Sanctions on Russia are ‘bad news’ for Europe, says financial analyst | Video

European CEO speaks to financial analyst Chris Skinner to discuss what the implications of the UK and Europe's sanctions on Russia will be


British Prime Minister David Cameron has warned that cronies of the Russian president are likely to face increasing sanctions in the UK and Europe; a move designed to put pressure on Vladimir Putin over the Ukraine conflict. European CEO speaks to financial analyst Chris Skinner about what this means for the financial markets.

European CEO: Well Chris, looking at this from a purely financial perspective, who will be the losers from the sanctions imposed on the Russian billionaires?

Chris Skinner: Well, the aim is obviously that it will be Russia itself that will be punished, and feeling the pain of these sanctions. And certainly there will be some pain for Russia, but sanctions normally don’t really work effectively, because all it does is make the people poorer while the political objectives remain the same.

Equally for Europe in particular there will be a lot of pain too. We’re going to see around £32bn, around €40bn, of lost trade this year, because Europe does most of its trade with Russia. And so for Europe, it’s bad news.

[S]anctions normally don’t really work effectively

European CEO: Well what exactly are the sanctions?

Chris Skinner: The sanctions go across multiple industries, from technology through energy, and into banking and financial services.

In particular in banking, for example, the Russian banks that are owned more than 50 percent by the government, such as Sberbank, are no longer able to use bond or debt funding in the UK markets or European markets. And that’s going to cut the ability to support those banks this year.

European CEO: Well Russian billionaire Gennady Timchenko said one of the results of these sanctions is he can no longer use Visa or Mastercard, and as a result he’s instead gone to use UnionPay, the Chinese payment system. And there have been rumblings that banks will move away from the mainland EU to Hong Kong; do you think these sanctions are really going to further fuel that?

Chris Skinner: Oh absolutely. What we’re seeing is a large flow of funds right now into Hong Kong, and so the Hong Kong monetary authority has to pump about HKD 9bn into the Hong Kong currency to stop a run on that currency, and seeing its valuation going through the roof.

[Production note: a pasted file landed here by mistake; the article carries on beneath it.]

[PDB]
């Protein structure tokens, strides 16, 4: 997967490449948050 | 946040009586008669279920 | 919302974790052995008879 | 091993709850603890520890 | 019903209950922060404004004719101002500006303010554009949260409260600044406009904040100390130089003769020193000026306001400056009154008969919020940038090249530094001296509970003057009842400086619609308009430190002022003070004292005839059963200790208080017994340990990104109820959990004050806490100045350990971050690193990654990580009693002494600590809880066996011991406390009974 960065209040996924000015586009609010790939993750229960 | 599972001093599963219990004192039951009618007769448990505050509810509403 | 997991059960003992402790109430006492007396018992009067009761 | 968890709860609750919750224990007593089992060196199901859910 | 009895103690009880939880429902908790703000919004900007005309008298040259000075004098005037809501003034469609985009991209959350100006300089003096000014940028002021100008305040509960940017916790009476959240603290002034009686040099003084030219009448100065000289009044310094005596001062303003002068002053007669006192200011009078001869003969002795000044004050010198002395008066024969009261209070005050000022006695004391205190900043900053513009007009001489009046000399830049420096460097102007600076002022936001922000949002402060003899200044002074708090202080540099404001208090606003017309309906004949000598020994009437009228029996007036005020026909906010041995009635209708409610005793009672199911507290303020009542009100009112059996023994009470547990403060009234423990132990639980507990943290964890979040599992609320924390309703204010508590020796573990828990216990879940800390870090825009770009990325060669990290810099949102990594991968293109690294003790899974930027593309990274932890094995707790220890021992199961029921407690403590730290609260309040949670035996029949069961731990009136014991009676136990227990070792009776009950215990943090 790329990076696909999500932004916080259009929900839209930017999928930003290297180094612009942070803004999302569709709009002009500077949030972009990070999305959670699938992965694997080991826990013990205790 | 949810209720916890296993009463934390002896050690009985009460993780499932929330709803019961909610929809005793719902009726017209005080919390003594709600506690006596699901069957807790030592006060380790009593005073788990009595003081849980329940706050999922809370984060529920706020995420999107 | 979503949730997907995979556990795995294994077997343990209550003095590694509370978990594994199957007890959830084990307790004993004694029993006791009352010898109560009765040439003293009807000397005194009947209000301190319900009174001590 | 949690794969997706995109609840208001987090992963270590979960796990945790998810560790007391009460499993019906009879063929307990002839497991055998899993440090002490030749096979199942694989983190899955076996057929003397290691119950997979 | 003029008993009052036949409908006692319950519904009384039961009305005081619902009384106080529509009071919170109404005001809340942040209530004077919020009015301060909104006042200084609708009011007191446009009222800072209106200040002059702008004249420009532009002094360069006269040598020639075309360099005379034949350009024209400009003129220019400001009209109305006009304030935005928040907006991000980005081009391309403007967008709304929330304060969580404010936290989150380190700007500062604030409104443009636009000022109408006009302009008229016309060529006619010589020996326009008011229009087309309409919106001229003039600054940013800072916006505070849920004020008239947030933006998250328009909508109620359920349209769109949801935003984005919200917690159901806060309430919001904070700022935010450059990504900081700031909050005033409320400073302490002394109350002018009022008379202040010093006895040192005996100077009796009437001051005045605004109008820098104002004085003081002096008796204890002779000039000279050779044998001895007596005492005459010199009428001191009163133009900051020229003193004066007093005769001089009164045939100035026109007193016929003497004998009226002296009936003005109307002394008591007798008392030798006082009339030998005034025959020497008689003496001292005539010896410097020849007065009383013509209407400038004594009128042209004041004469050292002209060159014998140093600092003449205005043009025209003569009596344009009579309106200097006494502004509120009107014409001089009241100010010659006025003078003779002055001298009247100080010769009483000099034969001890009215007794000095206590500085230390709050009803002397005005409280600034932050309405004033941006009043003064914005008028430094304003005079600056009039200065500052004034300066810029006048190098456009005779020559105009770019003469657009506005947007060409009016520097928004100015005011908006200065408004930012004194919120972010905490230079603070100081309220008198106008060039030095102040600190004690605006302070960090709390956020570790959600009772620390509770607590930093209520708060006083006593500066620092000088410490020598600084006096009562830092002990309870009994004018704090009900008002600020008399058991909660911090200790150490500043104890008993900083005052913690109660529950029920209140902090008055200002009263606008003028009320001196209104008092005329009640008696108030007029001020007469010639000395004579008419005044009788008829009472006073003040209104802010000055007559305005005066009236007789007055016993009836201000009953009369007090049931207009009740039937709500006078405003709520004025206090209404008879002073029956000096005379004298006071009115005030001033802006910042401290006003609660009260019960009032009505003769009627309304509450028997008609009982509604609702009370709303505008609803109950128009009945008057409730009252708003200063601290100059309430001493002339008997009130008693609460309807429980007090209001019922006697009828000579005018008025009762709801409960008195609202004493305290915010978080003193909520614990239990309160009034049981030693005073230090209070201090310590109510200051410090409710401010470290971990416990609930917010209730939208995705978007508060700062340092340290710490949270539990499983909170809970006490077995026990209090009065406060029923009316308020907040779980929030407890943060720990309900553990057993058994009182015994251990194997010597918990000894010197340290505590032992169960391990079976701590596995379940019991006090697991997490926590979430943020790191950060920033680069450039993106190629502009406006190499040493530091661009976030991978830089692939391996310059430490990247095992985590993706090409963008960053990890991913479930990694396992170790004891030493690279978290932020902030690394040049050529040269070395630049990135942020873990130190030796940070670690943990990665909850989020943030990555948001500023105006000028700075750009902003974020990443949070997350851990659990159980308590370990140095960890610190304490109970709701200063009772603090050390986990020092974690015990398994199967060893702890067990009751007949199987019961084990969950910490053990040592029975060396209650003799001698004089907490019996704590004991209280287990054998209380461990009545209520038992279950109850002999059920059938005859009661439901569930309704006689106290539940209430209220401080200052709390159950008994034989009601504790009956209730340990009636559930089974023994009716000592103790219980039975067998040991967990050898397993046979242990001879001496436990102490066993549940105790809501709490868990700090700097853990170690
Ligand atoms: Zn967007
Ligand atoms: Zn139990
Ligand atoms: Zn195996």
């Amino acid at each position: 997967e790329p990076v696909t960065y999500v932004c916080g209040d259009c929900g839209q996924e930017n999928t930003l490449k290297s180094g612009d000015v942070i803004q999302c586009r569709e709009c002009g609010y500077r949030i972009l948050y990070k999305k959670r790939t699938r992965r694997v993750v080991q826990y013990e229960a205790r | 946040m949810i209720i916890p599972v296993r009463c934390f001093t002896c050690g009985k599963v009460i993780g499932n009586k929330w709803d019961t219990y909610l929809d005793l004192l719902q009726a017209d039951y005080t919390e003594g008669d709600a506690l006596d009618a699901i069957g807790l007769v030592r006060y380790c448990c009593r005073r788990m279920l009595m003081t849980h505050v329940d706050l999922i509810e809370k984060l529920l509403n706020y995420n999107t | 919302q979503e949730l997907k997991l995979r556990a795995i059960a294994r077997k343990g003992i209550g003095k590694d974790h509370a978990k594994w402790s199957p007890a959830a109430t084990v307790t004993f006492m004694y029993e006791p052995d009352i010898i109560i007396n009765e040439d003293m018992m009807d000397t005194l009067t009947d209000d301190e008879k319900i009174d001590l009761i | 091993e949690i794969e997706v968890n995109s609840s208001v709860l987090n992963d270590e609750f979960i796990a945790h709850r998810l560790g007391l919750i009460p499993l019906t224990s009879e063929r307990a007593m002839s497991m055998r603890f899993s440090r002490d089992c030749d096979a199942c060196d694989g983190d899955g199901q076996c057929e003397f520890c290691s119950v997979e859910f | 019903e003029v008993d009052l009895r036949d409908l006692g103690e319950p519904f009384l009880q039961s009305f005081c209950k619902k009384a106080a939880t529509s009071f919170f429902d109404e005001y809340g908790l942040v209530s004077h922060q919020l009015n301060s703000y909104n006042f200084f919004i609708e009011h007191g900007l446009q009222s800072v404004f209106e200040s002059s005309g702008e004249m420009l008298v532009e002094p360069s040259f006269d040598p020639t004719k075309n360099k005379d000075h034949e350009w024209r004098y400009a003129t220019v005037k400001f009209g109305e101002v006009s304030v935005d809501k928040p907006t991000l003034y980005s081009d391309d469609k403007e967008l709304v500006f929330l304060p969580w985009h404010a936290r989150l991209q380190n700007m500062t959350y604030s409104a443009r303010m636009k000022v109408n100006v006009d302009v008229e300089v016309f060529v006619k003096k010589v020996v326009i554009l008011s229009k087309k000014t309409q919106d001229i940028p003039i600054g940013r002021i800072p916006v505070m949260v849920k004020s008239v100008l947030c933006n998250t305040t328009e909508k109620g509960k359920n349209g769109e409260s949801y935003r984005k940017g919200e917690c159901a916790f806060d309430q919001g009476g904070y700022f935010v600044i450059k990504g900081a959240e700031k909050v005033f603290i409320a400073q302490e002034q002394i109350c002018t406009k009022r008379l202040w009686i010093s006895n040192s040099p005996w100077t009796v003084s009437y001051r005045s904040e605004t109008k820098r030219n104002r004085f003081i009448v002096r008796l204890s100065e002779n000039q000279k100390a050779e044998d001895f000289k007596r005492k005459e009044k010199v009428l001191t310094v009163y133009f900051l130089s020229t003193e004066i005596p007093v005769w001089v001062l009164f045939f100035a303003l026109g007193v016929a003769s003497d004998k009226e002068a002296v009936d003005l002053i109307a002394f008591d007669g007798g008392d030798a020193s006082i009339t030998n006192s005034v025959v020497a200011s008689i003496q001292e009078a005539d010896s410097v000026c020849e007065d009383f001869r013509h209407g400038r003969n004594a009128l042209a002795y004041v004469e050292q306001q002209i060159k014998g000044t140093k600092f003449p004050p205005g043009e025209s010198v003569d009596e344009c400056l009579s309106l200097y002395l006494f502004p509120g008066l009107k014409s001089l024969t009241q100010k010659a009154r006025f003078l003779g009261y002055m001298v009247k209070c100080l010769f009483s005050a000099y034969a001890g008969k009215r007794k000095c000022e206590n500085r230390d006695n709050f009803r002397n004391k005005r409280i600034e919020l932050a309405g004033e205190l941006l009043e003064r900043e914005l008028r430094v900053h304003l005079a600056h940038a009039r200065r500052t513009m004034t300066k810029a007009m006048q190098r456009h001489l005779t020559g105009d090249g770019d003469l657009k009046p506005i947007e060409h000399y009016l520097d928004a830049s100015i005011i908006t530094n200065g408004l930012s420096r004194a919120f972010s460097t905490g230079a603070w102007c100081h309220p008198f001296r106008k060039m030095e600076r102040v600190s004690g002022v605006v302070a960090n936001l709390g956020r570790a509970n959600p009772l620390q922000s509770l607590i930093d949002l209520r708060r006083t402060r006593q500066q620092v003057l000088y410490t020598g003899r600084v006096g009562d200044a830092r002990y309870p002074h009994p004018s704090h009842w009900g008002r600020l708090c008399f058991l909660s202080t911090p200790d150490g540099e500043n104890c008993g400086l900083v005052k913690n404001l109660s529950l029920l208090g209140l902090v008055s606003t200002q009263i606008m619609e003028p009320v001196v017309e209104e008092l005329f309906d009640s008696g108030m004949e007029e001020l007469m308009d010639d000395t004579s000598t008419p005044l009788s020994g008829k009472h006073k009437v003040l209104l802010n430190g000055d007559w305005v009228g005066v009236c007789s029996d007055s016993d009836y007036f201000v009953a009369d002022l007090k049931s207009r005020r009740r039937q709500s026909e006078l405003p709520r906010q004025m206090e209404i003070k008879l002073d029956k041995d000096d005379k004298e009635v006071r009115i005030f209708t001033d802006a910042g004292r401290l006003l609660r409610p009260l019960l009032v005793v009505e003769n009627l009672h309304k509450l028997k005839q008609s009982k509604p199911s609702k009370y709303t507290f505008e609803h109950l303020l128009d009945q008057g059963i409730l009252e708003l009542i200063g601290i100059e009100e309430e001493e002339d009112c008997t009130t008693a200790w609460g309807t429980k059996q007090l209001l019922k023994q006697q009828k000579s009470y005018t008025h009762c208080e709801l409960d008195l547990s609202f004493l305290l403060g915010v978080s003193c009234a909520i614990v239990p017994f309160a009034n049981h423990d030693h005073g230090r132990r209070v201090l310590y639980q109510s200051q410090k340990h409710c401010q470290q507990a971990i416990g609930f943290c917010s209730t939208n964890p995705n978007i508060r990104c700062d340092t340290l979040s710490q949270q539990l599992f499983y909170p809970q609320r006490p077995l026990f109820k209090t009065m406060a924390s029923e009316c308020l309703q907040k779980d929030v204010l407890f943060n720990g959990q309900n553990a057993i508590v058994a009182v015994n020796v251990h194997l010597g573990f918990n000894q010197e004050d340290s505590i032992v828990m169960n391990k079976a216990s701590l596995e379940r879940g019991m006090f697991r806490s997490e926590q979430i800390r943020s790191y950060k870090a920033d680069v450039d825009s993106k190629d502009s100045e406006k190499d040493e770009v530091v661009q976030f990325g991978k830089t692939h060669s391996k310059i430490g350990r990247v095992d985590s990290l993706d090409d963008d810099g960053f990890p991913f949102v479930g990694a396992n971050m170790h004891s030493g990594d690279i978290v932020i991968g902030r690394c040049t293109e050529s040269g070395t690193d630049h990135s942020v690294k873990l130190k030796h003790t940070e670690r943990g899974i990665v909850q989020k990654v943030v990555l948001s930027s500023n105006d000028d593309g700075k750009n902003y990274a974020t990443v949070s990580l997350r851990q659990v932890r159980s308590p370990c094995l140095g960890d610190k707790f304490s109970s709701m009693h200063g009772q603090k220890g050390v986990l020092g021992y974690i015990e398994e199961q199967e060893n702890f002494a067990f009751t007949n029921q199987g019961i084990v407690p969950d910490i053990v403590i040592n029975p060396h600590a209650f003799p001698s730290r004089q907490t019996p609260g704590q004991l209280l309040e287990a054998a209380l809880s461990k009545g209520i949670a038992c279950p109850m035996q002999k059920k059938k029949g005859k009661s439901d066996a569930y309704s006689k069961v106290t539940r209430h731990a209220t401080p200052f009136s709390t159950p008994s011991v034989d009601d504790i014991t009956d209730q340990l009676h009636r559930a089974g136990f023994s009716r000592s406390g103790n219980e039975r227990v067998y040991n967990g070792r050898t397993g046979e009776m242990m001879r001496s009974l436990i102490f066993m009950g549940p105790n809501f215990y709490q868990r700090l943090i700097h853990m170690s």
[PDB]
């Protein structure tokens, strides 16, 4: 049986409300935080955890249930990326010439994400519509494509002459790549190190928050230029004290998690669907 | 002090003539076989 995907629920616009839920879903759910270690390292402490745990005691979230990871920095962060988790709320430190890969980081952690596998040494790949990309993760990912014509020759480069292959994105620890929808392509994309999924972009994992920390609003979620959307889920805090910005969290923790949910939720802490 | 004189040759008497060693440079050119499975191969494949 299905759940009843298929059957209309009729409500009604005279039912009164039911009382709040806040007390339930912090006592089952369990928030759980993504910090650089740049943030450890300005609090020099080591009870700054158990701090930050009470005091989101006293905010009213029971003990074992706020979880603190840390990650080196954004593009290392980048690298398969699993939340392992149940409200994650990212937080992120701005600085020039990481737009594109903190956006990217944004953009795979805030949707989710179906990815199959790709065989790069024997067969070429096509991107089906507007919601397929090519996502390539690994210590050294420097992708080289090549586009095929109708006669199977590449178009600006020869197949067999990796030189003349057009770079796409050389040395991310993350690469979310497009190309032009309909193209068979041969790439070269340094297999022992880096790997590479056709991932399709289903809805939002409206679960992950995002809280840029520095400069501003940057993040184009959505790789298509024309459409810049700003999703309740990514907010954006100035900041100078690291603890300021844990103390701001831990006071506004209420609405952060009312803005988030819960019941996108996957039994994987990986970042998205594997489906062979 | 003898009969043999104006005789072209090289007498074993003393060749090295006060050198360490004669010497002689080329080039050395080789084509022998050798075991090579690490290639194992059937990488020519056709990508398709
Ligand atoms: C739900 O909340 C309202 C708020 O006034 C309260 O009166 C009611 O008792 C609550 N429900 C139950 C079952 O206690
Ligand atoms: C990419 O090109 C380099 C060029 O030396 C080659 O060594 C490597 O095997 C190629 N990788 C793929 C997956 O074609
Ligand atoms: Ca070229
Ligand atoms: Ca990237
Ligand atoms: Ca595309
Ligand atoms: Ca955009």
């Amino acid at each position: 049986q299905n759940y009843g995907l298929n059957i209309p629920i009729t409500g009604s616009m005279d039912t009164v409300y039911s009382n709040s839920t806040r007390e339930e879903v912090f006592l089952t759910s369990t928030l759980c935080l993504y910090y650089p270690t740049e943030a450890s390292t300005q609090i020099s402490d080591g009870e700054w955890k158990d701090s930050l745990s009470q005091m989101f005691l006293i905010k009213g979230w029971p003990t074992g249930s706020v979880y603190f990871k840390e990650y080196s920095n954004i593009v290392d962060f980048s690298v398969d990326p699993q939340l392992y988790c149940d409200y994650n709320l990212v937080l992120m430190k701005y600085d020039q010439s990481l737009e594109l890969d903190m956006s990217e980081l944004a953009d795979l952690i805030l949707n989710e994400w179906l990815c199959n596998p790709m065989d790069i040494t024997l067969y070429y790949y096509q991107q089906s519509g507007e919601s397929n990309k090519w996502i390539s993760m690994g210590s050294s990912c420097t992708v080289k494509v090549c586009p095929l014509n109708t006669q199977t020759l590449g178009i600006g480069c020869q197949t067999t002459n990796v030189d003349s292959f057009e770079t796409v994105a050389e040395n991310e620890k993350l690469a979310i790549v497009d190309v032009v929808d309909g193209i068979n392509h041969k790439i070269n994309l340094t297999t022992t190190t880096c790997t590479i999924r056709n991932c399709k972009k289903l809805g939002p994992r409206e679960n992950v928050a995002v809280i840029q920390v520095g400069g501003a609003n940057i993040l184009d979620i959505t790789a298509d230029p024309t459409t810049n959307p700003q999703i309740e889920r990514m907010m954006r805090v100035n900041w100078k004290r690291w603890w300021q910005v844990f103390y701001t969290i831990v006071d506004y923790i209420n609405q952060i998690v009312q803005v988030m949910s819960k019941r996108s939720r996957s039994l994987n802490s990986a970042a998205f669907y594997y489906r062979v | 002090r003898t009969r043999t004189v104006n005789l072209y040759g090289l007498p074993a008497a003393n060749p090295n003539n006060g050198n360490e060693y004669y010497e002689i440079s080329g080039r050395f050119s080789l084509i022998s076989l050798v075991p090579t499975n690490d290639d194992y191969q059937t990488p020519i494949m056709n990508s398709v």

So what we’re really seeing here is political posturing, which will see Russia more aligned with China. The US dollar being impacted potentially as a reserve currency in the longer term. And a restructuring of global power. Because one of the things that comes into play here is the dollar is the reserve currency of the world, but since 2001 there’s been a nine percent reduction in dollar reserves worldwide, from 71 percent to 62 percent today.

We’ll see that continue, and this is just going to fuel that further.

So as Russia moves dollars and investments out of America and into China, China becomes stronger and America becomes weaker.

European CEO: How legal is it to put pressure on individuals to then in turn put pressure on a government?

Chris Skinner: Well there are particular sanctions for about 22 individuals who are the key allies of Vladimir Putin. And for those individuals, their ability to travel and trade is cut back immensely; as in, they’re going to have to stay in Moscow.

To a large extent that may not be a big deal, because they’re not going to be supported by Vladimir Putin. So it’s not going to be an issue, to spend a year in Moscow while you know you’re going to be protected.

European CEO: Well putting aside a person’s personal wealth, why haven’t these sanctions targeted companies more? Surely that would have more of an impact?

Chris Skinner: Well there are some against companies. But if you take the energy markets, Europe depends on Russia for gas, so you can’t really attack Gazprom, because then you’re cutting off your nose to spite your face. Because that’s the supply of gas to Europe for the winter.

I think the big concern is another world war

Equally there are other aspects of the markets that end up being tit-for-tat. So for example, we stop the Russian banks raising funds in London, and Russia says we won’t import any apples from Poland, or fruit and vegetables from Europe. So everyone loses.